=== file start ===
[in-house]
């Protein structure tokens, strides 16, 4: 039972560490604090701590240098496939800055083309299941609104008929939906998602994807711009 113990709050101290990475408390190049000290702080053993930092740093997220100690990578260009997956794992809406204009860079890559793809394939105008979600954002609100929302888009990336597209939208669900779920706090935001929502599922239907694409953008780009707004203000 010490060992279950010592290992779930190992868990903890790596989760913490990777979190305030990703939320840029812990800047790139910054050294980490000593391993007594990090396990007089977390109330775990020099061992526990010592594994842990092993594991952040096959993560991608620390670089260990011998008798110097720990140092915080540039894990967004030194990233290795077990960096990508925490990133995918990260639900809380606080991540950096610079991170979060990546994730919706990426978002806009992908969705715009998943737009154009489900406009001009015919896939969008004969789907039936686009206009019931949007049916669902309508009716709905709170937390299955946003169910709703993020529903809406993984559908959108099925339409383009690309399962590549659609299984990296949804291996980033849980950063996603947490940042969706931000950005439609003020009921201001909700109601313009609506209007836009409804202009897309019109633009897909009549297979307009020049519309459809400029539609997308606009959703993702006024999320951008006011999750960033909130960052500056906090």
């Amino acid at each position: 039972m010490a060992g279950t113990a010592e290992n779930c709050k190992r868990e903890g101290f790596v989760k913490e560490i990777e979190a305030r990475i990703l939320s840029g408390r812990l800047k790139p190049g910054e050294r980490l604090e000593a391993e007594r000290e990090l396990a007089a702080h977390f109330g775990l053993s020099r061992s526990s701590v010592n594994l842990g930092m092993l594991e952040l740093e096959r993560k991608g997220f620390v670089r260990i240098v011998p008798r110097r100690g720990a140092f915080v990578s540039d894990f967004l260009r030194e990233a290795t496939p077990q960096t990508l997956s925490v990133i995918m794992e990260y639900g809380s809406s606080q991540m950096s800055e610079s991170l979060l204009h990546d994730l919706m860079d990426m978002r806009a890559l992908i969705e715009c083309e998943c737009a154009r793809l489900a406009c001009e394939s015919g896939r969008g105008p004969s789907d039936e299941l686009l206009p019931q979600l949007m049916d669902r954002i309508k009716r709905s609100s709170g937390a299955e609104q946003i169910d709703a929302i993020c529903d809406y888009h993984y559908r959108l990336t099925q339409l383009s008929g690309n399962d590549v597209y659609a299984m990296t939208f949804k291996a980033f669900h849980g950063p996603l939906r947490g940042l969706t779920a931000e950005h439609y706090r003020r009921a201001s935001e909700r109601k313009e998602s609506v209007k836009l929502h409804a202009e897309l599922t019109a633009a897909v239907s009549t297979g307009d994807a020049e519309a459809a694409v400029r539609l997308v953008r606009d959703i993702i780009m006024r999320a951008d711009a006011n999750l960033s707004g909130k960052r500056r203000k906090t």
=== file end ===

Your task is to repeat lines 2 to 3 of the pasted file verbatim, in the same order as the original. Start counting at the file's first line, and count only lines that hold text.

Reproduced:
């Protein structure tokens, strides 16, 4: 039972560490604090701590240098496939800055083309299941609104008929939906998602994807711009 113990709050101290990475408390190049000290702080053993930092740093997220100690990578260009997956794992809406204009860079890559793809394939105008979600954002609100929302888009990336597209939208669900779920706090935001929502599922239907694409953008780009707004203000 010490060992279950010592290992779930190992868990903890790596989760913490990777979190305030990703939320840029812990800047790139910054050294980490000593391993007594990090396990007089977390109330775990020099061992526990010592594994842990092993594991952040096959993560991608620390670089260990011998008798110097720990140092915080540039894990967004030194990233290795077990960096990508925490990133995918990260639900809380606080991540950096610079991170979060990546994730919706990426978002806009992908969705715009998943737009154009489900406009001009015919896939969008004969789907039936686009206009019931949007049916669902309508009716709905709170937390299955946003169910709703993020529903809406993984559908959108099925339409383009690309399962590549659609299984990296949804291996980033849980950063996603947490940042969706931000950005439609003020009921201001909700109601313009609506209007836009409804202009897309019109633009897909009549297979307009020049519309459809400029539609997308606009959703993702006024999320951008006011999750960033909130960052500056906090």
């Amino acid at each position: 039972m010490a060992g279950t113990a010592e290992n779930c709050k190992r868990e903890g101290f790596v989760k913490e560490i990777e979190a305030r990475i990703l939320s840029g408390r812990l800047k790139p190049g910054e050294r980490l604090e000593a391993e007594r000290e990090l396990a007089a702080h977390f109330g775990l053993s020099r061992s526990s701590v010592n594994l842990g930092m092993l594991e952040l740093e096959r993560k991608g997220f620390v670089r260990i240098v011998p008798r110097r100690g720990a140092f915080v990578s540039d894990f967004l260009r030194e990233a290795t496939p077990q960096t990508l997956s925490v990133i995918m794992e990260y639900g809380s809406s606080q991540m950096s800055e610079s991170l979060l204009h990546d994730l919706m860079d990426m978002r806009a890559l992908i969705e715009c083309e998943c737009a154009r793809l489900a406009c001009e394939s015919g896939r969008g105008p004969s789907d039936e299941l686009l206009p019931q979600l949007m049916d669902r954002i309508k009716r709905s609100s709170g937390a299955e609104q946003i169910d709703a929302i993020c529903d809406y888009h993984y559908r959108l990336t099925q339409l383009s008929g690309n399962d590549v597209y659609a299984m990296t939208f949804k291996a980033f669900h849980g950063p996603l939906r947490g940042l969706t779920a931000e950005h439609y706090r003020r009921a201001s935001e909700r109601k313009e998602s609506v209007k836009l929502h409804a202009e897309l599922t019109a633009a897909v239907s009549t297979g307009d994807a020049e519309a459809a694409v400029r539609l997308v953008r606009d959703i993702i780009m006024r999320a951008d711009a006011n999750l960033s707004g909130k960052r500056r203000k906090t």